The Rebbe points out that Israel is on a higher spiritual level than the Diaspora even now, after the destruction of the Temple. Many people do not truly think about what this means when they're living in New York or Miami Beach, before they make the decision to come here. Living in Israel means that you are taking on a responsibility to behave on the highest level of Yiddishkeit, because you’re in the King’s palace.

Israel is regarded as the King’s palace, and there are certain rules of conduct in the King's palace which do not necessarily apply in some far-away corner of the kingdom. The question that anyone who wants to come to Israel must ask himself is: am I ready to make sure that while living in Israel, will I do my utmost to learn and practice, as is expected of someone who lives in the King’s palace? If you’re not ready to do that, then what are you coming to Israel for, to come and pick oranges on a kibbutz? That is not why Eretz Yisrael was given to us.

In Israel a person has to be on a higher level. He has to be much more careful with his mitzvos, as well as having many more mitzvos to fulfill, such as terumah and maaser, shemittah, etc. So a person who truly feels that he is on a high level in his or her fulfillment of mitzvos may consider coming to live in Israel. But for those who are not yet on such a high level, they might well be better off living outside of Israel, until they improve their Divine service. Only then should they even consider coming to live here.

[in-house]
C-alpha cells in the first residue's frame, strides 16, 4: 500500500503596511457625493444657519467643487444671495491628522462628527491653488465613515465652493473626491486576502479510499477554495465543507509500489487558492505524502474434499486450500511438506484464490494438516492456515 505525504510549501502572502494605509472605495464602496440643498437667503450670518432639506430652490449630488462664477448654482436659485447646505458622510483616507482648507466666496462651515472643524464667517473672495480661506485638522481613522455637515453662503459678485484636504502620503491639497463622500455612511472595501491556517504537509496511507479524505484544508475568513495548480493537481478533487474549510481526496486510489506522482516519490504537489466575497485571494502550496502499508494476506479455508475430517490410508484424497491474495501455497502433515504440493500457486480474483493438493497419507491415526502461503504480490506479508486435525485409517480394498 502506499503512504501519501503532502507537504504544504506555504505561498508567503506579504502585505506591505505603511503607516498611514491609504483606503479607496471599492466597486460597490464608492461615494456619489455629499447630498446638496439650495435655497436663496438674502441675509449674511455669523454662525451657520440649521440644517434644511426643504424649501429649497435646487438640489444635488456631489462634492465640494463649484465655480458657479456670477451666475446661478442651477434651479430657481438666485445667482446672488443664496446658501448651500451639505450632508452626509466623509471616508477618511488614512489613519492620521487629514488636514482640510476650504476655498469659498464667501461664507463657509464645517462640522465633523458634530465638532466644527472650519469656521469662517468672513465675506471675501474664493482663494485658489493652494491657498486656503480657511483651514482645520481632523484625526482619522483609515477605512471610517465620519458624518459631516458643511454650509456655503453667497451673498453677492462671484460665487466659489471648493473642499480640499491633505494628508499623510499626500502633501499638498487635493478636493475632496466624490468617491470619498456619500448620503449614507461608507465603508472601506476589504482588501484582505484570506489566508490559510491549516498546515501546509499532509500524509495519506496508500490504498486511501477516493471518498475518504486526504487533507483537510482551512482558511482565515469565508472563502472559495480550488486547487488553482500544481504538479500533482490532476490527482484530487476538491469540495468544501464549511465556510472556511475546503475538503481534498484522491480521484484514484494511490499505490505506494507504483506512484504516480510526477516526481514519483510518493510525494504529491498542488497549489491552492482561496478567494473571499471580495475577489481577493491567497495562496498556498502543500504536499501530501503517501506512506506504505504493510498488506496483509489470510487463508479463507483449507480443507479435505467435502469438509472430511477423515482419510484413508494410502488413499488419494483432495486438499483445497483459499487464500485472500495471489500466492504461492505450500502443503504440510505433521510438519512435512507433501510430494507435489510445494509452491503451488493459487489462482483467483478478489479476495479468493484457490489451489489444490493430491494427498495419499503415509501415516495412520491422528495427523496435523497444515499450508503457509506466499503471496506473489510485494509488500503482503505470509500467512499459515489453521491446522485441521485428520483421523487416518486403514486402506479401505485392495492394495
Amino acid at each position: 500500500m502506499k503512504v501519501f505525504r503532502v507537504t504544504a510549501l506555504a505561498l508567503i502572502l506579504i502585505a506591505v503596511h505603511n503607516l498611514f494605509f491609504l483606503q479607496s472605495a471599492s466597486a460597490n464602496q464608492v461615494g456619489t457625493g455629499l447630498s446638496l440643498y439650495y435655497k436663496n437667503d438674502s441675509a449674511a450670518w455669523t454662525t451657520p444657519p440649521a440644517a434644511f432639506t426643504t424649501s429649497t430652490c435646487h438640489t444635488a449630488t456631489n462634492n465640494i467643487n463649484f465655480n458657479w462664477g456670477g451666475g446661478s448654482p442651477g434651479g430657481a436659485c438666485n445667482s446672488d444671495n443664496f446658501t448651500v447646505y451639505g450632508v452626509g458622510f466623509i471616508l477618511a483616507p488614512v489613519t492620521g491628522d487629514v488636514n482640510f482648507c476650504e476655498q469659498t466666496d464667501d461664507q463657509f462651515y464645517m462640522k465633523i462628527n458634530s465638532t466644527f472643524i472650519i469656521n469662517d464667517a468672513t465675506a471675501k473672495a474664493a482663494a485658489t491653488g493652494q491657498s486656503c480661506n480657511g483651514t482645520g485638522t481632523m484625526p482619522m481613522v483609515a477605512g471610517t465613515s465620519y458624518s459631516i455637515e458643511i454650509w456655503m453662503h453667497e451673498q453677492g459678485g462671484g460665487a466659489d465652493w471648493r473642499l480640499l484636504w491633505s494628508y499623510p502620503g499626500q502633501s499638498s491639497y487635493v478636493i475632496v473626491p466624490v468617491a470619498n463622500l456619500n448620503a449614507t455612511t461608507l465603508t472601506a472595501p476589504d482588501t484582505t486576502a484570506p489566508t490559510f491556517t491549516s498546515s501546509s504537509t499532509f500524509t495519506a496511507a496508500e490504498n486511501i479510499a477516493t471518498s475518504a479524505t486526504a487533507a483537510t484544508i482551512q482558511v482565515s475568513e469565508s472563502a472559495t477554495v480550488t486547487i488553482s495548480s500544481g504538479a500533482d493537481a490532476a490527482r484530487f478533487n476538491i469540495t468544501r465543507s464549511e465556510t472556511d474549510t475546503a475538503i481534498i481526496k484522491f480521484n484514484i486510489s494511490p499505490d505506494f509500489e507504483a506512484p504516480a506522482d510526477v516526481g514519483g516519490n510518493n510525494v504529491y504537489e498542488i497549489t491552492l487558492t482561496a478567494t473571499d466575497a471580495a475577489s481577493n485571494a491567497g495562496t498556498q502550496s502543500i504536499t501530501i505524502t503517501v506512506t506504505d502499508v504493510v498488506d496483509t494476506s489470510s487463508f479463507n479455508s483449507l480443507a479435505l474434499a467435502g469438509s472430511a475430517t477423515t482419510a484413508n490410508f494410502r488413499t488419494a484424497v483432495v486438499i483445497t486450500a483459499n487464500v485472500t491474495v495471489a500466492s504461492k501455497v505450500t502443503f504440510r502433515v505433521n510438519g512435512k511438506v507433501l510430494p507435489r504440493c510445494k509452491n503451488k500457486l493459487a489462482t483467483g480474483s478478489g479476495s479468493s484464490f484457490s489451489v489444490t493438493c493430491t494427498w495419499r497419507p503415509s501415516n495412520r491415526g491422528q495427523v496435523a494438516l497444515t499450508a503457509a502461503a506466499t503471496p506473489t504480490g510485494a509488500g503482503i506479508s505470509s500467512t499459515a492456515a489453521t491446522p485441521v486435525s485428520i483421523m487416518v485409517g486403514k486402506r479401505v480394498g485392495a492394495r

Briefly, the decision to come to Israel should not be taken lightly; it’s a very serious decision, and these are some of the factors to consider before buying a ticket.
 I want to point out that the above sentiment is clearly different from the excuse that some people give that they are not “on such a madreiga” as to learn Kabbala or Chassidus. Their excuse is a clear nonsense, since learning Kabbala and Chassidus is an obligation for every Jew (or, in the very least, clearly enhances and changes qualitatively all of his learning and performance of mitzvos). And Chassidus Chabad was created by our Rebbeim specifically “for the masses”.